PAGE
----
clock menu more-arrow no yes

Filed under:

Sigi Schmid, Sounders agree to 'mutually part ways'

New, 852 comments

Brian Schmetzer, a Sounders assistant and former USL head coach, will replace Schmid on an interim basis.

Jeff Swinger-USA TODAY Sports

After nearly eight seasons, the Seattle Sounders are making one of the most gut-wrenching moves in their MLS history: They are changing head coaches. The announcement was made on Tuesday, officially deemed a "mutual parting of ways" with head coach Sigi Schmid. Longtime assistant coach and former USL head coach Brian Schmetzer will take over as the interim head coach.

"Sigi Schmid has been an invaluable member of Sounders FC since the club's MLS launch, leading our organization to numerous trophies and a consistent winning culture for seven seasons," Sounders owner Adrian Hanauer said in a team release. "Sigi departs the club with our utmost respect and gratitude for his years of service. Ultimately the club and Sigi agreed that a change was needed at this time, but Sigi's legacy will always be a part of our history. He has my sincere appreciation for all that he committed to our team and community."

Although the Sounders made the playoffs in each of Schmid's first seven seasons, amassed a regular-season record better than all but one team during that time, won four U.S. Open Cups and claimed a Supporters' Shield, the one prize that eluded them was a MLS Cup. This was largely seen as a make-or-break year for Schmid in that regard. But instead of challenging for that trophy, the Sounders are on the precipice of missing the playoffs for the first time. They are currently stuck in ninth place of the 10-team Western Conference, and are coming off a listless 3-0 loss to Sporting Kansas City that may have been the worst performance in franchise history.

The loss left the Sounders with just 20 points through 20 games, by far their worst record at this stage in any MLS campaign. They are also 10 points out of the final playoff spot with a -7 goal-difference that is worse than all but one of the league's 20 teams.

"I want to thank Seattle Sounders FC for the opportunity to lead this club over the past eight years, with particular gratitude to Adrian Hanauer, Joe Roth and the rest of the club's ownership group. I'd also like to thank my coaches and technical staff for the support they've given me, and most importantly I want to thank my players for their tremendous effort throughout the years," Schmid wrote in a farewell message. "I'm proud of the success we've achieved in winning five major trophies in Seattle, qualifying for the postseason for seven-straight seasons. My only disappointment is that we were unable to bring home an MLS Cup to our tremendous fans, who have always been supportive through good times and bad. In closing, I want to thank the Sounders FC organization, the club's fans and the city of Seattle for this amazing run."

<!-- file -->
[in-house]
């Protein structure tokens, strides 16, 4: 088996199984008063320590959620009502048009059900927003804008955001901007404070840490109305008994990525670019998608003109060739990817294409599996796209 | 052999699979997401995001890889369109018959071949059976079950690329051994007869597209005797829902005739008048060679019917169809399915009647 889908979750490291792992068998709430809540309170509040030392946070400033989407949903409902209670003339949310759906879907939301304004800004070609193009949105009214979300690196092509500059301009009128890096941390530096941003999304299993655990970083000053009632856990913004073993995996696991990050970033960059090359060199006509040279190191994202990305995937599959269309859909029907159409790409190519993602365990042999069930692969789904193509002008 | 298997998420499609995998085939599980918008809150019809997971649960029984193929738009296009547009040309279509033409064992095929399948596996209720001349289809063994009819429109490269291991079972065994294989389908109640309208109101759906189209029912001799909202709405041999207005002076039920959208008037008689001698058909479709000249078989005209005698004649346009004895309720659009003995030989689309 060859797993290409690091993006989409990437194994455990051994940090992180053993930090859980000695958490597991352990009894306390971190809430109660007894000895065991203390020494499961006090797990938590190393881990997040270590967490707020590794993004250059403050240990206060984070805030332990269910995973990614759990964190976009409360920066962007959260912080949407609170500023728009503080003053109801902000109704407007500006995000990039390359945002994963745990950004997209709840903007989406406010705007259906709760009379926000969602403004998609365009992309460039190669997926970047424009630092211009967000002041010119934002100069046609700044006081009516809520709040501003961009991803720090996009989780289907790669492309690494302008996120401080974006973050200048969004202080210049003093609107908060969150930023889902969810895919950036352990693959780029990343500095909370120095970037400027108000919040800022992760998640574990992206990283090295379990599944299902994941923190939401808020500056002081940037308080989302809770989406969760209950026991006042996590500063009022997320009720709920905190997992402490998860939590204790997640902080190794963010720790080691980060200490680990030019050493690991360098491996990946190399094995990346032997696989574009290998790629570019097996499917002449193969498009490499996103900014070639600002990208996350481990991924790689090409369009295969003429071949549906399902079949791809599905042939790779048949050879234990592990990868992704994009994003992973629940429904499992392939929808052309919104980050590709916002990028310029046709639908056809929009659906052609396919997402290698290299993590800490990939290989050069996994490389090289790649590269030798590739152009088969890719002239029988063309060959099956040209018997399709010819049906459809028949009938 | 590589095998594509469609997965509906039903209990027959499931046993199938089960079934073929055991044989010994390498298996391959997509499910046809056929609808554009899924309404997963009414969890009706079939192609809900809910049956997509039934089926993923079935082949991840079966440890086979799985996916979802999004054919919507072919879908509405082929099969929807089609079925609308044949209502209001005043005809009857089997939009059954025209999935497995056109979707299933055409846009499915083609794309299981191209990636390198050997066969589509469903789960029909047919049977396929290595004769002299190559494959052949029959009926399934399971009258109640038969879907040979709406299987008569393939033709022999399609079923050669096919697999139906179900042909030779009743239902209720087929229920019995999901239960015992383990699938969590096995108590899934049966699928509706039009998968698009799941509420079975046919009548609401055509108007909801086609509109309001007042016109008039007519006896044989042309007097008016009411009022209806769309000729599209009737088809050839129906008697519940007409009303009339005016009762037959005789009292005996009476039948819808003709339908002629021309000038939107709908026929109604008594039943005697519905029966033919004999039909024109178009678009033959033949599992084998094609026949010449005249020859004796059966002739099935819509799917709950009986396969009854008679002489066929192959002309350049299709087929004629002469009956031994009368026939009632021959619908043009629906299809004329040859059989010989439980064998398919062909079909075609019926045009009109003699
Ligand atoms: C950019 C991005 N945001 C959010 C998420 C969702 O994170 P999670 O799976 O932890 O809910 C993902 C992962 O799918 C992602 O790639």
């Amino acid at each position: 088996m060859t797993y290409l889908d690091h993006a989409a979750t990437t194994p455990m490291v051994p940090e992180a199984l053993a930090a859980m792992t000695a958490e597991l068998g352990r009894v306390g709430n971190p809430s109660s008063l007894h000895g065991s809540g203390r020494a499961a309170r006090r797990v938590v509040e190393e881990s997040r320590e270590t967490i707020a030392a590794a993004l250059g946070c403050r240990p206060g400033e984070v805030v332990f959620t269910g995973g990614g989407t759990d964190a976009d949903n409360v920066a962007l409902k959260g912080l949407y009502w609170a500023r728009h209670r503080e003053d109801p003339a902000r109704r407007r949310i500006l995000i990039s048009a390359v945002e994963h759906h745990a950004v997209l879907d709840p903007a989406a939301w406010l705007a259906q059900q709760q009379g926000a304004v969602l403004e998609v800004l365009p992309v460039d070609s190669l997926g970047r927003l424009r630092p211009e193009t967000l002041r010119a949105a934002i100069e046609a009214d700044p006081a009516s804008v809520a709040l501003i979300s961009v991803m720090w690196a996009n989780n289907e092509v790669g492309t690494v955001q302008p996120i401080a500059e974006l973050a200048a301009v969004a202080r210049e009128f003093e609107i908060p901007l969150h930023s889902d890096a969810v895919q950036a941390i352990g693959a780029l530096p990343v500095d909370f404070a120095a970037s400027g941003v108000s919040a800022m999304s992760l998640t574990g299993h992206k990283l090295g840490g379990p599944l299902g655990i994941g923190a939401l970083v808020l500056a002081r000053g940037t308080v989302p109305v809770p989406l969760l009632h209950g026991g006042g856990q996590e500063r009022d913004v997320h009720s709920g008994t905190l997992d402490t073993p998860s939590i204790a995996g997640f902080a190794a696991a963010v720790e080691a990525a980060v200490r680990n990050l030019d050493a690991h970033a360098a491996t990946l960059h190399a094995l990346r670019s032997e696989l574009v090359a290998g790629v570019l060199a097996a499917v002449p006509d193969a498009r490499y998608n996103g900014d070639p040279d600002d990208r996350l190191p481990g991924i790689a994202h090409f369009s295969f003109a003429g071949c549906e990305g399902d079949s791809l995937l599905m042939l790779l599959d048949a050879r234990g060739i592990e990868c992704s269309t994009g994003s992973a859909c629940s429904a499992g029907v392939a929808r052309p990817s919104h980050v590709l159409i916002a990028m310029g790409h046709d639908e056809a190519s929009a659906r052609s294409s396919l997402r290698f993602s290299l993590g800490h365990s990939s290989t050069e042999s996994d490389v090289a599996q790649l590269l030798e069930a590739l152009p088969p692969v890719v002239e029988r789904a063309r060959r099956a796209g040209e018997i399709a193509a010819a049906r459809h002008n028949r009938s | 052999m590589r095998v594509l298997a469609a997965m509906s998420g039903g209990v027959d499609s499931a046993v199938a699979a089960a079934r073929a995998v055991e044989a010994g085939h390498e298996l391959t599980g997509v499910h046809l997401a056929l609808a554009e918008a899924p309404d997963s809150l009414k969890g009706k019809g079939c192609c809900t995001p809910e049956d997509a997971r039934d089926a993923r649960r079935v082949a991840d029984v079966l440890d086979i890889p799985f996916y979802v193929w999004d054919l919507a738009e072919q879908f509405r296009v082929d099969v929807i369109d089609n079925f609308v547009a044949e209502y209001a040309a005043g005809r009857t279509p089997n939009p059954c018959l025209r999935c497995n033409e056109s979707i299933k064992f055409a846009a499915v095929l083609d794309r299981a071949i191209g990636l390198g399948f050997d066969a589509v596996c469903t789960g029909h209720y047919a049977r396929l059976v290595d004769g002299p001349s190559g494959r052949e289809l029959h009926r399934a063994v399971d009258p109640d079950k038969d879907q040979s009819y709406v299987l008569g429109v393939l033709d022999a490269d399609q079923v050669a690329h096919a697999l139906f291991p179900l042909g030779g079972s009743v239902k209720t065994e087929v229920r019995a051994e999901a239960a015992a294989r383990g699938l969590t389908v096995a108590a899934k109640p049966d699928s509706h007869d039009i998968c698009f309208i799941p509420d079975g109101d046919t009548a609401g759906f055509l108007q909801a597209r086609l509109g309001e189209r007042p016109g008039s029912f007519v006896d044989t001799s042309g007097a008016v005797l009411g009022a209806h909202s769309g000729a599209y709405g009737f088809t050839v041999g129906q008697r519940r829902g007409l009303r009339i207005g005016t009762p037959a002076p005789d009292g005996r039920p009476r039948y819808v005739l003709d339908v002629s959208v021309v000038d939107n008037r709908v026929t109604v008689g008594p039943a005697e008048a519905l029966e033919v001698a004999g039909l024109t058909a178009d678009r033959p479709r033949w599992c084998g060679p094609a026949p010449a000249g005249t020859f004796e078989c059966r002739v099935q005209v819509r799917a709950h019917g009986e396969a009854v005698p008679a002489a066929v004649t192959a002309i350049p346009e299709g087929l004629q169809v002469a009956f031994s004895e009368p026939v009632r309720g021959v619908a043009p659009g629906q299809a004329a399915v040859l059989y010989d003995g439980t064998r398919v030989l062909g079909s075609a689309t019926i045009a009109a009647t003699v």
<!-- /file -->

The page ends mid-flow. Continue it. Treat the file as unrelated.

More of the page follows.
All of that isn't just Schmid's fault, of course, but when you're the head coach of a franchise with such lofty expectations this is often what happens.

Even before the struggles of 2016, there had been signs of distress. The 2015 season was especially trying for Schmid. After a blazing start that saw the Sounders open the season 9-4-2, a rash of injuries, suspensions and international call-ups contributed mightily to a 3-points-in-nine-matches swoon that actually put the team out of playoff-position for a few weeks. But after some key players returned to health and a few high-profile additions were made, the Sounders were able to recover enough to reclaim the Cascadia Cup for the first time since 2011, win their CONCACAF Champions League group and claim the No. 4 seed in the playoffs.

After beating the LA Galaxy in the Knockout Round and jumping out to a 2-1 lead over FC Dallas in the Western Conference semifinals, it was really starting to look like Schmid and the Sounders would win that elusive trophy.

The struggles this year -- and failure to win last year -- aren't the only reasons Schmid is out. Rather, it's the reality that for all his success Schmid has gone just 2-7 in two-legged series and that 2015 was the fifth time the Sounders had failed to make it out of the conference semifinals.

At the same time, going in a new direction will not be without risks. Schmetzer will be a steady hand for the time being and will likely get significant consideration for the permanent gig, but whoever follows Schmid has big shoes to fill.

Not only is Schmid a Hall of Famer with an amazing resume, but he's been an integral part of the Sounders organization every step of its MLS existence. His ultimate successor will likely need near instantaneous results to calm a fanbase whose nerves are collectively frayed.